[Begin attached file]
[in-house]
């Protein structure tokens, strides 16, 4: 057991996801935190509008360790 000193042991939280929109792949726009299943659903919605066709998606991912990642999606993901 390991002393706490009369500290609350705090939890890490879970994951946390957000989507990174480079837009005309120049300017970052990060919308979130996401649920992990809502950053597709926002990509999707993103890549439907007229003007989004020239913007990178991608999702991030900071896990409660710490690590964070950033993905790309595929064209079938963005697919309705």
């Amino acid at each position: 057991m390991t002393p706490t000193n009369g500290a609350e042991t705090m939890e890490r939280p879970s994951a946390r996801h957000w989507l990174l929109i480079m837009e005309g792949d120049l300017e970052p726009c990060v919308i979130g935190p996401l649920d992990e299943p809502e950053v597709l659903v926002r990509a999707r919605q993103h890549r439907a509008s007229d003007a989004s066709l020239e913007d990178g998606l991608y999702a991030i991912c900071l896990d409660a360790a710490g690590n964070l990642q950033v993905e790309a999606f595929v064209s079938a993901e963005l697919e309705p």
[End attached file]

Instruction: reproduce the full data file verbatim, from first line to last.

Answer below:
[in-house]
């Protein structure tokens, strides 16, 4: 057991996801935190509008360790 000193042991939280929109792949726009299943659903919605066709998606991912990642999606993901 390991002393706490009369500290609350705090939890890490879970994951946390957000989507990174480079837009005309120049300017970052990060919308979130996401649920992990809502950053597709926002990509999707993103890549439907007229003007989004020239913007990178991608999702991030900071896990409660710490690590964070950033993905790309595929064209079938963005697919309705």
């Amino acid at each position: 057991m390991t002393p706490t000193n009369g500290a609350e042991t705090m939890e890490r939280p879970s994951a946390r996801h957000w989507l990174l929109i480079m837009e005309g792949d120049l300017e970052p726009c990060v919308i979130g935190p996401l649920d992990e299943p809502e950053v597709l659903v926002r990509a999707r919605q993103h890549r439907a509008s007229d003007a989004s066709l020239e913007d990178g998606l991608y999702a991030i991912c900071l896990d409660a360790a710490g690590n964070l990642q950033v993905e790309a999606f595929v064209s079938a993901e963005l697919e309705p």